With music, art, discussion and other creative forms, the UA is celebrating National Arts and Humanities Month during October.
With music, art, discussion and other creative forms, the UA is celebrating National Arts and Humanities Month during October.

UA Events Celebrate Arts and Humanities Month

Creative disciplines will be featured throughout October, exploring different cultures, languages and ideas.
Oct. 5, 2015
What: 
Humanities Week
When: 
Oct. 5-9
Where: 
Multiple locations
The month's events include a celebration of the Moon Tree, located on the UA campus between the Kuiper Space Sciences Building and the Flandrau Planetarium and Science Center. The sycamore has been part of the UA campus since it was planted in 1976. NASA documents it as one of only 64 surviving moon trees around the world.
The month's events include a celebration of the Moon Tree, located on the UA campus between the Kuiper Space Sciences Building and the Flandrau Planetarium and Science Center. The sycamore has been part of the UA campus since it was planted in 1976. NASA documents it as one of only 64 surviving moon trees around the world.
During Humanities Week, UA assistant professor David Gramling will present "Man vs. Machine: Translation in the Digital Age." The talk will be held Oct. 7 at 5 p.m. at the UA Poetry Center.
During Humanities Week, UA assistant professor David Gramling will present "Man vs. Machine: Translation in the Digital Age." The talk will be held Oct. 7 at 5 p.m. at the UA Poetry Center.
Caleb Simmons, an assistant professor of religious studies, will present "Divine Romance: Love, Sex and Religion in Indian Ballads" on Oct. 6 at 5 p.m. at the Poetry Center.
Caleb Simmons, an assistant professor of religious studies, will present "Divine Romance: Love, Sex and Religion in Indian Ballads" on Oct. 6 at 5 p.m. at the Poetry Center.

National Arts and Humanities Month was established by Americans for the Arts to encourage a nationwide celebration of arts and culture in October.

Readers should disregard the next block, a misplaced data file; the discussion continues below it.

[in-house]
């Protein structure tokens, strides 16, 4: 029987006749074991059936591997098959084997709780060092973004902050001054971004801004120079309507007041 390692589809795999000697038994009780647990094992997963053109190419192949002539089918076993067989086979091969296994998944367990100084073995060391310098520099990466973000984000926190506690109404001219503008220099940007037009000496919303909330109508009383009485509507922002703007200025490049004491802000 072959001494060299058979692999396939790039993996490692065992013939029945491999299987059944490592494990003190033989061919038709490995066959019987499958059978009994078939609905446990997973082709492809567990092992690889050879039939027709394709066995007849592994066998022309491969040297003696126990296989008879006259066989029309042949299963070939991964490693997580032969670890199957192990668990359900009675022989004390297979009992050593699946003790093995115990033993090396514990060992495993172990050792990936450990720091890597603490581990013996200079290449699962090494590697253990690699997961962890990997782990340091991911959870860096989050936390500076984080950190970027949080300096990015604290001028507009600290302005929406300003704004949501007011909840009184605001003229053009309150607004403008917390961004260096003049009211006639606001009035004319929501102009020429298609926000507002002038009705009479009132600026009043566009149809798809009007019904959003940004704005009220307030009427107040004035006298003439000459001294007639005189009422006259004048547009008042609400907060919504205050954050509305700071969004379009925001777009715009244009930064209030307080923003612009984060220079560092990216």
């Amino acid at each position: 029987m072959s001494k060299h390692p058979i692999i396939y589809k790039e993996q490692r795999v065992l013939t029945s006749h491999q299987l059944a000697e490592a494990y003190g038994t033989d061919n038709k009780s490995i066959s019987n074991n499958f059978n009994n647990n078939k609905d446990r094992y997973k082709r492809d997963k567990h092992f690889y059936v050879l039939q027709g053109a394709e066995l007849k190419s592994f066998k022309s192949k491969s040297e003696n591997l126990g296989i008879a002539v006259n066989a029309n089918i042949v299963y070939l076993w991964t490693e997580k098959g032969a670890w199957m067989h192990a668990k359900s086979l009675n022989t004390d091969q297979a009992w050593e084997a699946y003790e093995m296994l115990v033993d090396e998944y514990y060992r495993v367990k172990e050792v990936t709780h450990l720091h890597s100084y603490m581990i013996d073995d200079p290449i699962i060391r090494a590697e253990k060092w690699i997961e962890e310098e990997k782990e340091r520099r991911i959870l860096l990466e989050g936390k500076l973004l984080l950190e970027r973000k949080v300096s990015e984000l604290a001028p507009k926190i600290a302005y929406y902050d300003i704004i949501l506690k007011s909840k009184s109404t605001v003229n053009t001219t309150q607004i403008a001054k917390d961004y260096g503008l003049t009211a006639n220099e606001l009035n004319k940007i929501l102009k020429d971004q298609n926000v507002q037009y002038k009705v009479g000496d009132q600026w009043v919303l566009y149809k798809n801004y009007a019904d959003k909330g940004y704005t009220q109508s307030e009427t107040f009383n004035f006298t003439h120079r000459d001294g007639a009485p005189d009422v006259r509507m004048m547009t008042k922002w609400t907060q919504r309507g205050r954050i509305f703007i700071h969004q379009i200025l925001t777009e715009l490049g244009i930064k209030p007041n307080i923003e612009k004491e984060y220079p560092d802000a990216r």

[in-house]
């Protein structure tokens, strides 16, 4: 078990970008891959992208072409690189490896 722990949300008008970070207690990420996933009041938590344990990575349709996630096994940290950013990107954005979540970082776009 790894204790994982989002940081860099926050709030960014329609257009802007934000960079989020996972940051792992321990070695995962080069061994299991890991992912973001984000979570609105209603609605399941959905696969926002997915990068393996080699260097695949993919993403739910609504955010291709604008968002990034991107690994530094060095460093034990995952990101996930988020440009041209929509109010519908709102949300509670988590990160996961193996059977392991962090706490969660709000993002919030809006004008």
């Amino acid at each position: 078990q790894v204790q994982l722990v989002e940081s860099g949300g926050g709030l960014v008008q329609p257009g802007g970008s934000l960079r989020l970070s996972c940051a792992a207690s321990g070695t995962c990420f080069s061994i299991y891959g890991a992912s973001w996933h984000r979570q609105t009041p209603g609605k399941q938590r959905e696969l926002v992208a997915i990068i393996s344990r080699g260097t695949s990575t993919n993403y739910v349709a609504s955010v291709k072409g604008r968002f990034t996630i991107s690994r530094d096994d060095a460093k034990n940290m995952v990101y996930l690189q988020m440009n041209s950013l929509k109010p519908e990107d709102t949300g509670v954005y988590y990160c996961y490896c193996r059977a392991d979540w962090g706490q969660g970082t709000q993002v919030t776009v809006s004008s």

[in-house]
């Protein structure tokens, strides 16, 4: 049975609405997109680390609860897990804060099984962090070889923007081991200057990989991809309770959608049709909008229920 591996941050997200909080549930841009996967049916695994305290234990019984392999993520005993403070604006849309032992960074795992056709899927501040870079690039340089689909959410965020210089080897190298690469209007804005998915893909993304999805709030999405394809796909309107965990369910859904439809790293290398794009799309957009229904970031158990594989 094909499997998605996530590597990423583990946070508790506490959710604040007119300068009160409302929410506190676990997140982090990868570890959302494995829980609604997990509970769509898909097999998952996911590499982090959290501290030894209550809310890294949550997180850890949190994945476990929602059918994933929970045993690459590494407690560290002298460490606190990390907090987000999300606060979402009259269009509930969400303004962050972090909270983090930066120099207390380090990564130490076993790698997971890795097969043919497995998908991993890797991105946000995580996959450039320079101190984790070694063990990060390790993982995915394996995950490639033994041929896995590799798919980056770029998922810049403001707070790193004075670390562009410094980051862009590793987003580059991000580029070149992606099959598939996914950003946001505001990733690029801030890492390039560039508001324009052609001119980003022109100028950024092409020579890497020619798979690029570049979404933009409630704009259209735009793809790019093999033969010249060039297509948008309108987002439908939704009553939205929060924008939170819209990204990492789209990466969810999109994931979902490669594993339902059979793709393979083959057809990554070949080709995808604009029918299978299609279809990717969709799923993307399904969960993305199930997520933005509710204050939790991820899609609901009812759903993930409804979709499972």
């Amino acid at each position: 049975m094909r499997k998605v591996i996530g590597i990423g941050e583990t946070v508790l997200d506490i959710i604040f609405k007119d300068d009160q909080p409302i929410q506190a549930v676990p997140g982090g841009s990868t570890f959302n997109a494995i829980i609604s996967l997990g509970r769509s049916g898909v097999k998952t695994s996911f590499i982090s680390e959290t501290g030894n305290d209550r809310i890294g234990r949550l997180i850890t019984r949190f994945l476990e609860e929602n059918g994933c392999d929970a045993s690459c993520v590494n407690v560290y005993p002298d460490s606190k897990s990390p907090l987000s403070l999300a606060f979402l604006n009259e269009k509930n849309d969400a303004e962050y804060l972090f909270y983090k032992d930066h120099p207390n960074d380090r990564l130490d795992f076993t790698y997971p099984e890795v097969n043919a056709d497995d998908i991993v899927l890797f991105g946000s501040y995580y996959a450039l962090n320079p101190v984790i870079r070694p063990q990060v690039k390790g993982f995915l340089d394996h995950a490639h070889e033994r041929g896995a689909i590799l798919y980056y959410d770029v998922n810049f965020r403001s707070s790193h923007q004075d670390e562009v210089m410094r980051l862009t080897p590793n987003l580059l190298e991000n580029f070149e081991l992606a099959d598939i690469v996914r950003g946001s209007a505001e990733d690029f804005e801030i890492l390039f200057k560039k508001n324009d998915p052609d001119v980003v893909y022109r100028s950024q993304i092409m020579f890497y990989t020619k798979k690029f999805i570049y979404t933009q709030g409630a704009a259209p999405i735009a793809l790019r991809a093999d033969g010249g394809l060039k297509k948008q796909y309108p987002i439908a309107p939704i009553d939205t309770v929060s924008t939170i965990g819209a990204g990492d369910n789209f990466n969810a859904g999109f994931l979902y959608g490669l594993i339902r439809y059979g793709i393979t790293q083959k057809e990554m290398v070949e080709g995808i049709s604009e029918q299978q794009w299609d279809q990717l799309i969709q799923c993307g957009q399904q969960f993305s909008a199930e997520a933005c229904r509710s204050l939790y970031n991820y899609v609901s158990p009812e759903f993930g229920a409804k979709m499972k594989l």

"Every stroke of the brush, stitch of the needle or moment of the memoir uniquely marks our society and contributes to our national character," President Barack Obama wrote about National Arts and Humanities Month. "This month, we recognize the ways the arts and humanities have forever changed our country, and we recommit to ensuring every American has the opportunity and the freedom to question, discover and create."

The University of Arizona is hosting dozens of events offering an exploration of contrasting cultures, international languages and divergent ideas.

"Humanities celebrates and expands our ways of understanding the world we live in," said Mary Wildner-Bassett, dean of the UA College of Humanities. "We celebrate to encourage community members to connect to the work and joys of humanities ideas as a lifelong participation in their personal and local civic lives."

UA alumnus Alberto Ríos, Arizona poet laureate, was scheduled to kick off Humanities Week on Monday with a discussion about his experience working on the Spanish libretto for Arizona Opera's "Arizona Lady," which was written in 1953 as a love letter to the Southwest. Nine other Humanities Week events are on the calendar, all in the Rubel Room at the UA Poetry Center, located in the Helen S. Schaefer Building, 1508 E. Helen St.